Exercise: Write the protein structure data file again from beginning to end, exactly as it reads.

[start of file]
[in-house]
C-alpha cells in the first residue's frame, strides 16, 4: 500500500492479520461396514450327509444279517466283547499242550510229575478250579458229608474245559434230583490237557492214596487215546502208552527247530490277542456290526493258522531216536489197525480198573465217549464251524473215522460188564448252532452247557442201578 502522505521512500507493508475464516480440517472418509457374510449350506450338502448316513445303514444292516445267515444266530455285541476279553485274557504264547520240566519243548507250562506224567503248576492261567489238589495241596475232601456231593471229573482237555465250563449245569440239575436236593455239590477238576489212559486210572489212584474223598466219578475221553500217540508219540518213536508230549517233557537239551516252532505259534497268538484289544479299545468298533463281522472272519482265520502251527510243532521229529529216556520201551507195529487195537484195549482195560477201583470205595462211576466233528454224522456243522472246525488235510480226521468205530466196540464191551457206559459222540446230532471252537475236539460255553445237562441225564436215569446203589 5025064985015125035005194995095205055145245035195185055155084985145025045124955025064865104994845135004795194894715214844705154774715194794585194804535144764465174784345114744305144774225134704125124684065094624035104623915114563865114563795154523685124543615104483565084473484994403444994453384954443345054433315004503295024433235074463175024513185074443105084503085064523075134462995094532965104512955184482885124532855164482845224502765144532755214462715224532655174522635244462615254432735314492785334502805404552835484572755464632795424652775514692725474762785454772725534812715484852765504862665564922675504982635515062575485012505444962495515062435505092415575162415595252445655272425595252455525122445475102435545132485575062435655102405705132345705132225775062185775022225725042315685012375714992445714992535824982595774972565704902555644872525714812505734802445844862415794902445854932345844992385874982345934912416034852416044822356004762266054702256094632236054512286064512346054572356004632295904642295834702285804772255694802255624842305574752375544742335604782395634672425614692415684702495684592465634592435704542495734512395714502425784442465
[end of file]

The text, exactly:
[in-house]
C-alpha cells in the first residue's frame, strides 16, 4: 500500500492479520461396514450327509444279517466283547499242550510229575478250579458229608474245559434230583490237557492214596487215546502208552527247530490277542456290526493258522531216536489197525480198573465217549464251524473215522460188564448252532452247557442201578 502522505521512500507493508475464516480440517472418509457374510449350506450338502448316513445303514444292516445267515444266530455285541476279553485274557504264547520240566519243548507250562506224567503248576492261567489238589495241596475232601456231593471229573482237555465250563449245569440239575436236593455239590477238576489212559486210572489212584474223598466219578475221553500217540508219540518213536508230549517233557537239551516252532505259534497268538484289544479299545468298533463281522472272519482265520502251527510243532521229529529216556520201551507195529487195537484195549482195560477201583470205595462211576466233528454224522456243522472246525488235510480226521468205530466196540464191551457206559459222540446230532471252537475236539460255553445237562441225564436215569446203589 5025064985015125035005194995095205055145245035195185055155084985145025045124955025064865104994845135004795194894715214844705154774715194794585194804535144764465174784345114744305144774225134704125124684065094624035104623915114563865114563795154523685124543615104483565084473484994403444994453384954443345054433315004503295024433235074463175024513185074443105084503085064523075134462995094532965104512955184482885124532855164482845224502765144532755214462715224532655174522635244462615254432735314492785334502805404552835484572755464632795424652775514692725474762785454772725534812715484852765504862665564922675504982635515062575485012505444962495515062435505092415575162415595252445655272425595252455525122445475102435545132485575062435655102405705132345705132225775062185775022225725042315685012375714992445714992535824982595774972565704902555644872525714812505734802445844862415794902445854932345844992385874982345934912416034852416044822356004762266054702256094632236054512286064512346054572356004632295904642295834702285804772255694802255624842305574752375544742335604782395634672425614692415684702495684592465634592435704542495734512395714502425784442465